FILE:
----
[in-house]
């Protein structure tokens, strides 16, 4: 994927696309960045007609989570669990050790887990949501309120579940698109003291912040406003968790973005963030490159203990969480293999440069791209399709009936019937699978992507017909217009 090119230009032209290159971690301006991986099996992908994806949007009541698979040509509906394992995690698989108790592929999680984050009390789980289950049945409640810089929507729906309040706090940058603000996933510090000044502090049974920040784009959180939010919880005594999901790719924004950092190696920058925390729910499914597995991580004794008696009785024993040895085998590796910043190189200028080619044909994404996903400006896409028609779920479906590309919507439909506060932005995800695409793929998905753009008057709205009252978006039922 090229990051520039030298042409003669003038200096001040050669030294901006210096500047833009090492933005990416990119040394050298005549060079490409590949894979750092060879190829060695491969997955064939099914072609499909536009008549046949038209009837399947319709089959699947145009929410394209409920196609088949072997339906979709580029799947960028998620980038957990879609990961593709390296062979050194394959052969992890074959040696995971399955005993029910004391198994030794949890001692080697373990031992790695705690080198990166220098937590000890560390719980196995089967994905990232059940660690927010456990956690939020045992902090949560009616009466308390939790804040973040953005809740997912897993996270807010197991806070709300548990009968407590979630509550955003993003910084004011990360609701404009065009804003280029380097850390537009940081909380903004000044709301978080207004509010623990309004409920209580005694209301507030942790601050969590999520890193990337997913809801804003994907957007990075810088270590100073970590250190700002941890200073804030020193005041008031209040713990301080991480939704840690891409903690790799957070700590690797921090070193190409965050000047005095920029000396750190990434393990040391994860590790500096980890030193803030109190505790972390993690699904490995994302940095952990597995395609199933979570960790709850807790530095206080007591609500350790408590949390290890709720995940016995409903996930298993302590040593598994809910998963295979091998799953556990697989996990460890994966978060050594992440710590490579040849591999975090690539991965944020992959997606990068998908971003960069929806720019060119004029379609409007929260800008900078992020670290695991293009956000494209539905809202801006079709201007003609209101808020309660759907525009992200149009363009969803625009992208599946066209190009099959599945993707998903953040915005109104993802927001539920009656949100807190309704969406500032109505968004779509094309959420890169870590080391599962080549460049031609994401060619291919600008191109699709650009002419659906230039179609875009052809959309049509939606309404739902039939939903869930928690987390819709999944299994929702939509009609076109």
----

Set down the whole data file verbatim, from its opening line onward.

[in-house]
């Protein structure tokens, strides 16, 4: 994927696309960045007609989570669990050790887990949501309120579940698109003291912040406003968790973005963030490159203990969480293999440069791209399709009936019937699978992507017909217009 090119230009032209290159971690301006991986099996992908994806949007009541698979040509509906394992995690698989108790592929999680984050009390789980289950049945409640810089929507729906309040706090940058603000996933510090000044502090049974920040784009959180939010919880005594999901790719924004950092190696920058925390729910499914597995991580004794008696009785024993040895085998590796910043190189200028080619044909994404996903400006896409028609779920479906590309919507439909506060932005995800695409793929998905753009008057709205009252978006039922 090229990051520039030298042409003669003038200096001040050669030294901006210096500047833009090492933005990416990119040394050298005549060079490409590949894979750092060879190829060695491969997955064939099914072609499909536009008549046949038209009837399947319709089959699947145009929410394209409920196609088949072997339906979709580029799947960028998620980038957990879609990961593709390296062979050194394959052969992890074959040696995971399955005993029910004391198994030794949890001692080697373990031992790695705690080198990166220098937590000890560390719980196995089967994905990232059940660690927010456990956690939020045992902090949560009616009466308390939790804040973040953005809740997912897993996270807010197991806070709300548990009968407590979630509550955003993003910084004011990360609701404009065009804003280029380097850390537009940081909380903004000044709301978080207004509010623990309004409920209580005694209301507030942790601050969590999520890193990337997913809801804003994907957007990075810088270590100073970590250190700002941890200073804030020193005041008031209040713990301080991480939704840690891409903690790799957070700590690797921090070193190409965050000047005095920029000396750190990434393990040391994860590790500096980890030193803030109190505790972390993690699904490995994302940095952990597995395609199933979570960790709850807790530095206080007591609500350790408590949390290890709720995940016995409903996930298993302590040593598994809910998963295979091998799953556990697989996990460890994966978060050594992440710590490579040849591999975090690539991965944020992959997606990068998908971003960069929806720019060119004029379609409007929260800008900078992020670290695991293009956000494209539905809202801006079709201007003609209101808020309660759907525009992200149009363009969803625009992208599946066209190009099959599945993707998903953040915005109104993802927001539920009656949100807190309704969406500032109505968004779509094309959420890169870590080391599962080549460049031609994401060619291919600008191109699709650009002419659906230039179609875009052809959309049509939606309404739902039939939903869930928690987390819709999944299994929702939509009609076109």